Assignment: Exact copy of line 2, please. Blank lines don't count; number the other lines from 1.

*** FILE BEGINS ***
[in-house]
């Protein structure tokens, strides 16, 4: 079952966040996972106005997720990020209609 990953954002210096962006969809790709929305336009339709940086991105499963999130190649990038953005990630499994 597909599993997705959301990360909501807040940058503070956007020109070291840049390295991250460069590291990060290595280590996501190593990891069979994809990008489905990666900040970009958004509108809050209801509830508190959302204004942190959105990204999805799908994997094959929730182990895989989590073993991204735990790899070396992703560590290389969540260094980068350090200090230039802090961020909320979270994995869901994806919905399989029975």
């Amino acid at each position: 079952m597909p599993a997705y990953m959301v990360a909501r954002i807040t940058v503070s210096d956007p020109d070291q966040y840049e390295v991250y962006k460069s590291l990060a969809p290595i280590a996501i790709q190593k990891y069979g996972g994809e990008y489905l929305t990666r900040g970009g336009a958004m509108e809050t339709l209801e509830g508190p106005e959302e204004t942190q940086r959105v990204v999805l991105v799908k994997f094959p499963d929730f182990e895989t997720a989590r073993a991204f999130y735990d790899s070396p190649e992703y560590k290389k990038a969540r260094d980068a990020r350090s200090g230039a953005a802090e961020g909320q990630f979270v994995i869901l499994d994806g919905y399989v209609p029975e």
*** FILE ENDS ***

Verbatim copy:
């Protein structure tokens, strides 16, 4: 079952966040996972106005997720990020209609 990953954002210096962006969809790709929305336009339709940086991105499963999130190649990038953005990630499994 597909599993997705959301990360909501807040940058503070956007020109070291840049390295991250460069590291990060290595280590996501190593990891069979994809990008489905990666900040970009958004509108809050209801509830508190959302204004942190959105990204999805799908994997094959929730182990895989989590073993991204735990790899070396992703560590290389969540260094980068350090200090230039802090961020909320979270994995869901994806919905399989029975």